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Tuesday, December 30, 2014

The Princeton Battle Monument by Frederick MacMonnies and Thomas Hastings (1908-1922)


Princeton, New Jersey. Battle of Princeton Monument. Frederick MacMonnies, sculptor (1908-1922). Detail of George Washington. Photo Samuel D. Gruber 2008

The Princeton Battle Monument by Frederick MacMonnies and Thomas Hastings (1908-1922)
by Samuel D. Gruber


This week in 1776-1777 was a momentous one for the American Revolution, as George Washington and his demoralized troops realized three victories between Christmas and January 3rd. After crossing the Delaware and winning the first Battle of Trenton followed up with a further successful defense in the Second Battle of Trenton and then a surprise attack to win the Battle of Princeton (not to be confused with my struggles there with undergraduate Latin and German).  Years later the one of my favorite American monuments was created in Princeton, New Jersey to commemorate that latter victory.

Over a year ago I wrote about the George Washington Statue in Paris. But a very different type of Washington, and one of my favorite images of him as general, is on the Princeton Battle Monument, a work described by my former professor Robert Judson Clark as "one of the most ambitious, but least known, examples of Beaux-Arts sculpture in the United States."  

Washington is shown in high relief as the apex of of structure of his soldiers.  He is the weary soldier, the reluctant hero, a man lead by the allegorical figure of Liberty, who seems quietly sure of this destiny. The monument designed by sculptor Frederick MacMonnies (1863-1937) and architect Thomas Hastings commemorates the victory of Washington and his troops at the Battle of Princeton on January 3, 1777 which together with the Battle of Trenton is seen as a turning point in the Revolutionary War, since it showed that Americans could defeat British and mercenary troops, and it forced the British to leave southern New Jersey. The high relief sculpture also shows the death of General Hugh Mercer. 

MacMonnies, who was the third sculptor approached for the project (after Augustus Saint-Gaudens and Daniel Chester French) was given few guidelines, but there was popular sentiment was for a traditional equestrian statue of Washington similar to that in Paris by Daniel Chester French inaugurated in 1900.  The well known equestrian statue of Washington in the city of that name, executed by  Clark Mills, and dedicated in 1860 also purportedly represents Washington at the Battle of Princeton.

Princeton, New Jersey. Battle of Princeton Monument. Frederick MacMonnies, sculptor (1908-1922). Photo Samuel D. Gruber 2008

the siting of the monument was debated for a long time. The actual site of the battlefield was considered too remote.  Different locations in the center of Princeton were considered before the site on Nassau Street near Stockton Street was chosen. 

The monument as original intended to be of bronze, but instead it was constructed of and sculpted (in situ) in limestone beginning in 1919.  MacMonnies style is very fluid, but years of exposure to the elements has also worn the stone. Macmonnies created a full size clay model which was on site while the stone was carved mostly by Piccirilli Brothers of Brooklyn under MacMonnies supervision. A reflecting pool was also planned for the site but never executed because of the cost.  Though the main composition is carved in extremely high relief, so much so that the stone seems to have melted away behind the figures.  This type of sculpture finds its origins in the exuberant reliefs on the Arc des Triumph in Paris but ultimately has its source in ancient Hellenistic and Roman sculpture.  This work is one of the last great expressions of the Beaux-Arts style in public art America.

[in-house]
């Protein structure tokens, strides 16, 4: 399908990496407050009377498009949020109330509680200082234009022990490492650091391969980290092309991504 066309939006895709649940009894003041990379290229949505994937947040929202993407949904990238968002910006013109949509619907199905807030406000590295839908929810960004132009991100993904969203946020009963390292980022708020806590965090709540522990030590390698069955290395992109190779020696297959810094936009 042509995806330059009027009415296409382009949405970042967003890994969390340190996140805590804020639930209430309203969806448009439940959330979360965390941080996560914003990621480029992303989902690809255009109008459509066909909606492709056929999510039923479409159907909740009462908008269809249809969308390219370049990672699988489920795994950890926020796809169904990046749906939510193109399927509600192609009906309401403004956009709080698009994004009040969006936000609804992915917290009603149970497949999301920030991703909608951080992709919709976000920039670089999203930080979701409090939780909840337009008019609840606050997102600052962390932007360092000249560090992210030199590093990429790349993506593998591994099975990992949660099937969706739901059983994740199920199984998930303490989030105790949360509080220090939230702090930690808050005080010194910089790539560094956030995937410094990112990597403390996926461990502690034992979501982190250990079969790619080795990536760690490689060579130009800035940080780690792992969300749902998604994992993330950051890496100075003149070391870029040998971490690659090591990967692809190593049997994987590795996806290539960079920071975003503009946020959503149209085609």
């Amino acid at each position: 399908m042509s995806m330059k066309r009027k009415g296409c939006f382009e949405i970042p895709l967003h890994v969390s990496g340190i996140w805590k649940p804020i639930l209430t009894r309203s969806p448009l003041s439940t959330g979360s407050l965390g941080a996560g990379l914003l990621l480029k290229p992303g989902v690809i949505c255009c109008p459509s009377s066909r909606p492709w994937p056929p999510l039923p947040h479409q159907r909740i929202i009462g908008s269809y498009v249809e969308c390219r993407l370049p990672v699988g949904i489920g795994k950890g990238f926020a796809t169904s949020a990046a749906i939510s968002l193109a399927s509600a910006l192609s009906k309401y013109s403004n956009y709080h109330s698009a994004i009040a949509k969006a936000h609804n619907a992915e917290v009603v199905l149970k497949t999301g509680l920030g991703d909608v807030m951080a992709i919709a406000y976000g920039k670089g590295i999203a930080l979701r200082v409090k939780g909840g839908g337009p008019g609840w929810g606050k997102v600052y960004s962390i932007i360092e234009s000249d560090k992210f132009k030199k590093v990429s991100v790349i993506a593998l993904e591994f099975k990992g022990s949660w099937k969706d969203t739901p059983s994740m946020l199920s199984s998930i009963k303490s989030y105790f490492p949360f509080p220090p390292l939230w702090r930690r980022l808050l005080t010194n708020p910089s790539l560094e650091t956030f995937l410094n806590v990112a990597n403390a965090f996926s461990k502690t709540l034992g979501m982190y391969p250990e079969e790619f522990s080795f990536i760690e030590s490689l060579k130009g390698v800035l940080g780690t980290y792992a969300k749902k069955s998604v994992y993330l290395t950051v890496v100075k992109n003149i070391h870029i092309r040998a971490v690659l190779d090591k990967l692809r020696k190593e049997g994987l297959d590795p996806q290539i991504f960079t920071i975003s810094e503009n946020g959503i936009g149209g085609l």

Princeton, New Jersey. Battle of Princeton Monument. Frederick MacMonnies, sculptor (1908-1922). Photo Samuel D. Gruber 2008

 Princeton, New Jersey. Battle of Princeton Monument. Frederick MacMonnies, sculptor (1908-1922). Photo Samuel D. Gruber 2008

 Already, in the years following World War I a flatter, crisper and more geometric style of design and relief carving was finding acceptance, and this can be seen on many subsequent World War I memorials and eventually in commercial architectural decoration of the 1920s.  In Princeton, the base of the work that supports the figural relief is carved in very low relief that suggests this new style. 

 Princeton, New Jersey. Battle of Princeton Monument. Frederick MacMonnies, sculptor (1908-1922). Photo Samuel D. Gruber 2008

Princeton, New Jersey. Battle of Princeton Monument. Frederick MacMonnies, sculptor (1908-1922). Photo Samuel D. Gruber 2008


An inscription on the rear of the monument expresses in words the sentiment of the sculpture:

"Here memory lingers to recall the guiding mind whose daring plan outflanked the foe and turned dismay to hope when Washington with swift resolve marched through the night to fight at dawn and venture all in one victorious battle for our freedom."


Princeton, New Jersey. Battle of Princeton Monument. Frederick MacMonnies, sculptor (1908-1922). Photo Samuel D. Gruber 2008

See: 

Clark, Robert Judson, Frederick MacMonnies and the Princeton Battle Monument (Exhibition, spring of 1977 at The Art Museum, Princeton Univ.) Volumes 42-43 (1984) of Record of the Art Museum, Princeton University.

Bzdak, Meredith Arms, Public Sculpture in New Jersey (Rutgers University Press, 1999), pp. 84-85.